8 Comments leave one →
  1. milkbone permalink*
    May 19, 2010 12:47 pm

    You say “Masshole” like its a bad thing. BTW – Kalamazoo is a helluva town. Love it there!

    • May 19, 2010 1:43 pm

      have you been to Bell’s? If not, it’s a must-go-to kind of place. Absolutely brilliant beers, wonderful staff and such a laid-back atmosphere. I’m kind of kicking myself for not hitting it up when I was visiting my family a couple of weeks ago. And Masshole isn’t necessarily a bad thing, just plays that way when tearing ass down a small-town road.

  2. Nathan Wick permalink
    June 3, 2010 12:25 pm

    By Gordon’s they probably meant ‘Gordon’s Food Service’. It’s a restaurant wholesaler that sells just about everything. It probably means they are pretty average dogs, but you might find more info on the website.

    • June 3, 2010 12:35 pm

      Thanks cuz! I couldn’t remember the whole company name, so thanks for coming to my rescue. For some reason, I seem to remember a lot of our high school’s food coming from the same place. You’re right, the dogs weren’t anything to write home about so the sauce made all the difference.

  3. Kelly permalink
    January 5, 2011 12:55 pm

    Oh no! You fell prey to the Jackson-style Coney! Michigan
    has three distinct types of coney dog: Detroit, the most famous,
    has a soupier sauce. It’s honestly kind of hard to eat with hands,
    but it’s solid. Lafayette (in the city) or National (best one is in
    Royal Oak) are my personal faves. Flint, the best (in my humble
    opinion), has a pretty dry, spicier chili. And they use Koegel’s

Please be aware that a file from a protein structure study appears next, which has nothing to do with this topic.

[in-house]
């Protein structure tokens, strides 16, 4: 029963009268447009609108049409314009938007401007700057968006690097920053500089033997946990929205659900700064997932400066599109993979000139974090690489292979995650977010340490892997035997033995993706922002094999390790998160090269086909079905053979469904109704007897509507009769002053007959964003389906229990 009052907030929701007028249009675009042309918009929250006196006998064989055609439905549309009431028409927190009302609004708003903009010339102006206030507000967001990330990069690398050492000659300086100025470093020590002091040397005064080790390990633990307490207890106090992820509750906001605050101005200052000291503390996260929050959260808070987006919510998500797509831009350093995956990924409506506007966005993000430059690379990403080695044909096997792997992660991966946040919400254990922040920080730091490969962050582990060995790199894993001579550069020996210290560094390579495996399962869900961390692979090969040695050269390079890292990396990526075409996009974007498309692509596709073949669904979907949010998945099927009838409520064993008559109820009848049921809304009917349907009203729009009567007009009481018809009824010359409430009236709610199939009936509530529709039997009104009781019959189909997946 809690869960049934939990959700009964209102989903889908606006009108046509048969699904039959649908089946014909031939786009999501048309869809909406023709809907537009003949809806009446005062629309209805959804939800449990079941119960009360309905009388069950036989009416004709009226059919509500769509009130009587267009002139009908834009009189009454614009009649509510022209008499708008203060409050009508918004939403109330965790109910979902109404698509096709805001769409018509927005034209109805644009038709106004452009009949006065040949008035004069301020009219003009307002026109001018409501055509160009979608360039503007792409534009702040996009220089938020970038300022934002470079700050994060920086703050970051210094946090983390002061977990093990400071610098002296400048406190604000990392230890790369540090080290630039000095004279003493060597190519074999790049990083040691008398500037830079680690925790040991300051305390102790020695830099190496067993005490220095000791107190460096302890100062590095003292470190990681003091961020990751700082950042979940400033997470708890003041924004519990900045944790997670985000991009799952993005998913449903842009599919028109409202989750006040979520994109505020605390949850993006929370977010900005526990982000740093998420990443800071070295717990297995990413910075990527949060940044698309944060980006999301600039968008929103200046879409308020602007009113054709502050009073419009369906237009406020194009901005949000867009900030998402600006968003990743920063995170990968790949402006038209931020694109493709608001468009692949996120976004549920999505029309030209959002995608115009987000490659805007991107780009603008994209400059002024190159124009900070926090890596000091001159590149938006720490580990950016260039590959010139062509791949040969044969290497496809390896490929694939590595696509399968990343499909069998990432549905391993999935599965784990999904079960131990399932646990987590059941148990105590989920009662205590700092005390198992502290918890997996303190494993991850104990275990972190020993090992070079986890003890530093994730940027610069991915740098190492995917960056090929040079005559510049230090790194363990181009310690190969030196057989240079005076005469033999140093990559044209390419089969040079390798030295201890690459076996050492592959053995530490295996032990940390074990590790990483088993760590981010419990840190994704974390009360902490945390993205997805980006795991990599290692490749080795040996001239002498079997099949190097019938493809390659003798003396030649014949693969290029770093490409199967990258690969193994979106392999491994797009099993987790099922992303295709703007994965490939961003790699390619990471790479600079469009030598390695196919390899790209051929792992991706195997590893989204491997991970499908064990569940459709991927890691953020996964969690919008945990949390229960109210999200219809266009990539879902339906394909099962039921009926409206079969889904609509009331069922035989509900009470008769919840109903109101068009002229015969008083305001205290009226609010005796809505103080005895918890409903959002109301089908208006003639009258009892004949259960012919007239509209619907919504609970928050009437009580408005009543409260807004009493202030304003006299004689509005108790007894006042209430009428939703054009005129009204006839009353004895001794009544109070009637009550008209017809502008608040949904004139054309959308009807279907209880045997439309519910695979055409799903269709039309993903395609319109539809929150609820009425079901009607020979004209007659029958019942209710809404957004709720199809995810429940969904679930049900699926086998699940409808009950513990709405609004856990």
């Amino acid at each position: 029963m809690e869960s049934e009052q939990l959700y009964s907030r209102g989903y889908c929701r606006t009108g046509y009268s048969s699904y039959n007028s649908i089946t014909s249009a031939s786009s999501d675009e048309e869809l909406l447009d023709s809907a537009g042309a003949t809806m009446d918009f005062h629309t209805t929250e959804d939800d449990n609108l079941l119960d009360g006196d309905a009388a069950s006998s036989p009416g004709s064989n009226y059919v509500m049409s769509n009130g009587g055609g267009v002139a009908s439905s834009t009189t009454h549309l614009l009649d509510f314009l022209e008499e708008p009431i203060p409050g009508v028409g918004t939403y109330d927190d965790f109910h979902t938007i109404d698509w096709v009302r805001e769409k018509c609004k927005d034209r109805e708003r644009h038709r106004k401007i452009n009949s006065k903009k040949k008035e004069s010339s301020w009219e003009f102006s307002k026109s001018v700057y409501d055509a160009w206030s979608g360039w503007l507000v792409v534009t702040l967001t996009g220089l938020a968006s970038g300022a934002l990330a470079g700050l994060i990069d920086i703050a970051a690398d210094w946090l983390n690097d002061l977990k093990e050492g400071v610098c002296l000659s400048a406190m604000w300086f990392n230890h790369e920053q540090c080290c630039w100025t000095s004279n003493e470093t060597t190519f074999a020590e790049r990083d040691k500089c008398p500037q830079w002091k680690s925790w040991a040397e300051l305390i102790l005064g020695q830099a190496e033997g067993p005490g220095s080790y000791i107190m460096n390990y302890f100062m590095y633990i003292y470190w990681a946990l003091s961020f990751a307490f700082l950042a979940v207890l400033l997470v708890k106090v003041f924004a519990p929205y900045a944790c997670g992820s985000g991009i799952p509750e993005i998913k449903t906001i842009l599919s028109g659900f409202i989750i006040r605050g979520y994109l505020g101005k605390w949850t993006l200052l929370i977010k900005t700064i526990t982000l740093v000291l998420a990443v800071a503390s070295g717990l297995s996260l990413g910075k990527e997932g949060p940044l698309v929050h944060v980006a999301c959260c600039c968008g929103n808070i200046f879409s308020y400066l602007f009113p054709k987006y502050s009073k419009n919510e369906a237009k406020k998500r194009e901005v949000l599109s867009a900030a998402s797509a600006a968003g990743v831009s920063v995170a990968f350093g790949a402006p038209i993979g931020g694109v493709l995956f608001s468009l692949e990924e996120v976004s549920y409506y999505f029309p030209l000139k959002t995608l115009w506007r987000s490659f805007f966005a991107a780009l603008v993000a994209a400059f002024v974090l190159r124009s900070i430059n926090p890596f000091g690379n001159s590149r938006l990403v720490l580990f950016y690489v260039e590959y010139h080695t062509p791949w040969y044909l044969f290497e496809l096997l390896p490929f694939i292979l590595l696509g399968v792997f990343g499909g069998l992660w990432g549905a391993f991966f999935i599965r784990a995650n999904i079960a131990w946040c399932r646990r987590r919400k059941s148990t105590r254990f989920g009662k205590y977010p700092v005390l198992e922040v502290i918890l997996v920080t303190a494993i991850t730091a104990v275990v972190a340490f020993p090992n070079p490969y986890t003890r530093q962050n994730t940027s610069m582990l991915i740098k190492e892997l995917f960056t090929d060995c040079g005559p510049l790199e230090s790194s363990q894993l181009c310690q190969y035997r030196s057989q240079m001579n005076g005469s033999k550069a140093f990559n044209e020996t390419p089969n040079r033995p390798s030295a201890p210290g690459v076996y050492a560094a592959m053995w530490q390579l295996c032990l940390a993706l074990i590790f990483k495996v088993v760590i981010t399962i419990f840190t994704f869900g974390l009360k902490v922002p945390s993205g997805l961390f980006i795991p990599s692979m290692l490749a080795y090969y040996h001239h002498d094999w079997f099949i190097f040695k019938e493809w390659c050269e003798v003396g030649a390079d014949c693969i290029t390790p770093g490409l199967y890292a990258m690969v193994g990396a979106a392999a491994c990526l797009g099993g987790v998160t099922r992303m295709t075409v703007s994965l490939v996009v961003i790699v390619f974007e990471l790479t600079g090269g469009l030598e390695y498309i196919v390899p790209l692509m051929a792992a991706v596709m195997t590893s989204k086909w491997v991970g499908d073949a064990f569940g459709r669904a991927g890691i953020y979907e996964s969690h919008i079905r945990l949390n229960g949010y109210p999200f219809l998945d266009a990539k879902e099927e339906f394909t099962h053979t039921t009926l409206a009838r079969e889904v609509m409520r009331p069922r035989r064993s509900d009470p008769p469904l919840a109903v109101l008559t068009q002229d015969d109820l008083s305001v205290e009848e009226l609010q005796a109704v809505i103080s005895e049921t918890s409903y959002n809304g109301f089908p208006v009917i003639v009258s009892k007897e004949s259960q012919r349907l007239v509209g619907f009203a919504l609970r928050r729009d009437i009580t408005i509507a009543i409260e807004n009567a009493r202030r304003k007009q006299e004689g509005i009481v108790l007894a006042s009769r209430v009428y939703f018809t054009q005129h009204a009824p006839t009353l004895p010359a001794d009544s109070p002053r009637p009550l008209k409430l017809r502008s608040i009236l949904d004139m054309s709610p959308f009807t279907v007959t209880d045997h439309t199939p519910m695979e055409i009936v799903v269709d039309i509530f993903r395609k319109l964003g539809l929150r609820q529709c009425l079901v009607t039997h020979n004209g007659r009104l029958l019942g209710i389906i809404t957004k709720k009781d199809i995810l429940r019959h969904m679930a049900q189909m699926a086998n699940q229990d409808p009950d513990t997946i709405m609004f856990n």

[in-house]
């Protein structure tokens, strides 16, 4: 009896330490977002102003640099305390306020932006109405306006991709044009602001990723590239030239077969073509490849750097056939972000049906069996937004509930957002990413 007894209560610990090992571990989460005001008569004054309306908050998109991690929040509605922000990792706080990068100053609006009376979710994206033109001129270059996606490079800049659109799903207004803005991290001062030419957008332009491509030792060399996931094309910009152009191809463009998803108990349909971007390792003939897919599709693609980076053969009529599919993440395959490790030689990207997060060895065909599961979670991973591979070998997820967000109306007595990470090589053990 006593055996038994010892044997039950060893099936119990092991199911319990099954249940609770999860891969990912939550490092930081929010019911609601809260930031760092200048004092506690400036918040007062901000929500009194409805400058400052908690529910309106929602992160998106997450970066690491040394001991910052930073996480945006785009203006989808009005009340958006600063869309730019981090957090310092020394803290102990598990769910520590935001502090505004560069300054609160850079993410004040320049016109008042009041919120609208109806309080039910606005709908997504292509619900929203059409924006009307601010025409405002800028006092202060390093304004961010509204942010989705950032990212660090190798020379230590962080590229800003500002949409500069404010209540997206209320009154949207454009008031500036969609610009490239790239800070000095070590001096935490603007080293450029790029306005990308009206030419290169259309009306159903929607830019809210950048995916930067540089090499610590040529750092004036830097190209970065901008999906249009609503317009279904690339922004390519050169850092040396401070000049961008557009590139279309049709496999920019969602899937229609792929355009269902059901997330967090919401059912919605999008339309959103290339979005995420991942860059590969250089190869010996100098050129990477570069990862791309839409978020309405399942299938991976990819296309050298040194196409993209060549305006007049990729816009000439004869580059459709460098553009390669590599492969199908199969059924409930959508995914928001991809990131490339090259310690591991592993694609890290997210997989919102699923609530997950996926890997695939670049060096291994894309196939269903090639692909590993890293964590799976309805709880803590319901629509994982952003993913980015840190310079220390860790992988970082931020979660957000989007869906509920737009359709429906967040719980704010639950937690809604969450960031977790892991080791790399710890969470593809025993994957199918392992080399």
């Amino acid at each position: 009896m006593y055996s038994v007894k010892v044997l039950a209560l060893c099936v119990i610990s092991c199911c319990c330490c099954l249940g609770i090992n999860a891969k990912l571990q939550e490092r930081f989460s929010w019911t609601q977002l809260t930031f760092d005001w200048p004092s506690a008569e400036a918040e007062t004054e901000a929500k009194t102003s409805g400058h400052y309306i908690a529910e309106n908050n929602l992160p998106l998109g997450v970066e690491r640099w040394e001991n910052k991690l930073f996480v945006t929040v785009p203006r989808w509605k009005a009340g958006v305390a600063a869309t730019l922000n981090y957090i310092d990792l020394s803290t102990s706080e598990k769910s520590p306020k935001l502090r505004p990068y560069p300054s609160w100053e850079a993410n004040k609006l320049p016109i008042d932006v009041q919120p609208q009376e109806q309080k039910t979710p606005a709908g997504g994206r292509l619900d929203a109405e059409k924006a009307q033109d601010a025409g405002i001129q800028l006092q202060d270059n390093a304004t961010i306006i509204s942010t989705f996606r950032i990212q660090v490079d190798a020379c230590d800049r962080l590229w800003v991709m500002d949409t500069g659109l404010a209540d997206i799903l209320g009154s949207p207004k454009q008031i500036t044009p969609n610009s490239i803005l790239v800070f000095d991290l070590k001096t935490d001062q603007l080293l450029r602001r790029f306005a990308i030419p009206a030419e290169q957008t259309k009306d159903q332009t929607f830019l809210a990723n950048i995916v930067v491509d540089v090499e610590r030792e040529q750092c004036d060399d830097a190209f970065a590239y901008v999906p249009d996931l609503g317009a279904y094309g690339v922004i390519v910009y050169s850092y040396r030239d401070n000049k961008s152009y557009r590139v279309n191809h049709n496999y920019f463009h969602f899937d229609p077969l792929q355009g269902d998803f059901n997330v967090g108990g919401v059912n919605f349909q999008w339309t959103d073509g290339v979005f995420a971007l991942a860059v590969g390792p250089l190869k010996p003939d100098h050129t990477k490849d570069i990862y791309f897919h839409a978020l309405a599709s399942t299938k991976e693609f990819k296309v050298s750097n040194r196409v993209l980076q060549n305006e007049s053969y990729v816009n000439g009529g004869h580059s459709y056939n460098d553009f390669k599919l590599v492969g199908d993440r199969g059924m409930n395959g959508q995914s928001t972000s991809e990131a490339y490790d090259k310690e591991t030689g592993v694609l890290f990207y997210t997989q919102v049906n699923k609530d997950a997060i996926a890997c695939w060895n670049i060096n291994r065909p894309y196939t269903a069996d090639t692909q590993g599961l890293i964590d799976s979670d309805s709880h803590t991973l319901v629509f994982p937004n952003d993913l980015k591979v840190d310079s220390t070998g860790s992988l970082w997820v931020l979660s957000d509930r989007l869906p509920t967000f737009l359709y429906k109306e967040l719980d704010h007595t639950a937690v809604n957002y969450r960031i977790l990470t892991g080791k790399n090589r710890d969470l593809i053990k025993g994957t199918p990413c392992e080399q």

Viennas (as do most Detroit-style places) and those are some
    tremendous dogs. They snap and they can actually stand up to and
    complement the coney sauce. Angelo’s in Flint is good (and they
    ship the sauce and dogs anywhere), but my fave is Mega right off
    US-23 in Fenton. Jackson tries. And on the wikipedia they’re
    claiming they’re the originators of the coney (I’d always heard it
    was American Coney Island in Detroit, but hey… more power to
    ’em). But seriously, don’t give up on the Coney dog until you’ve
    had a Flint or Detroit. I promise it gets better.

    • January 7, 2011 7:20 am

      If only I had you along for the ride, Kelly! Thanks for the suggestions; you certainly sound like a regional expert yourself. The Detroit style sounds very similar to the coney sauce served at the stand I grew up with, Fort Wayne’s Famous Coney Island. It’s been too long since I’ve had a decent coney, but I’ll be back in Indiana in late February and might be going to Kalamazoo (I’m a worshiper of Bell’s Brewery), and then to Traverse City in September for a wedding. Any suggestions for dogs in those towns would be much appreciated, and thanks for reading the blog!

  4. Jana Jamieson permalink
    June 21, 2011 11:55 pm

    Todoroff’s has closed. The owner was treating his help bad and there were protesters out in front. He had to close.
    Look up Michigan Dog in Wiki

    • June 22, 2011 6:31 am

      So it closed in 2008 but they’ve kept a couple of locations open? Did someone pick up the name after the protests closed the original stand down?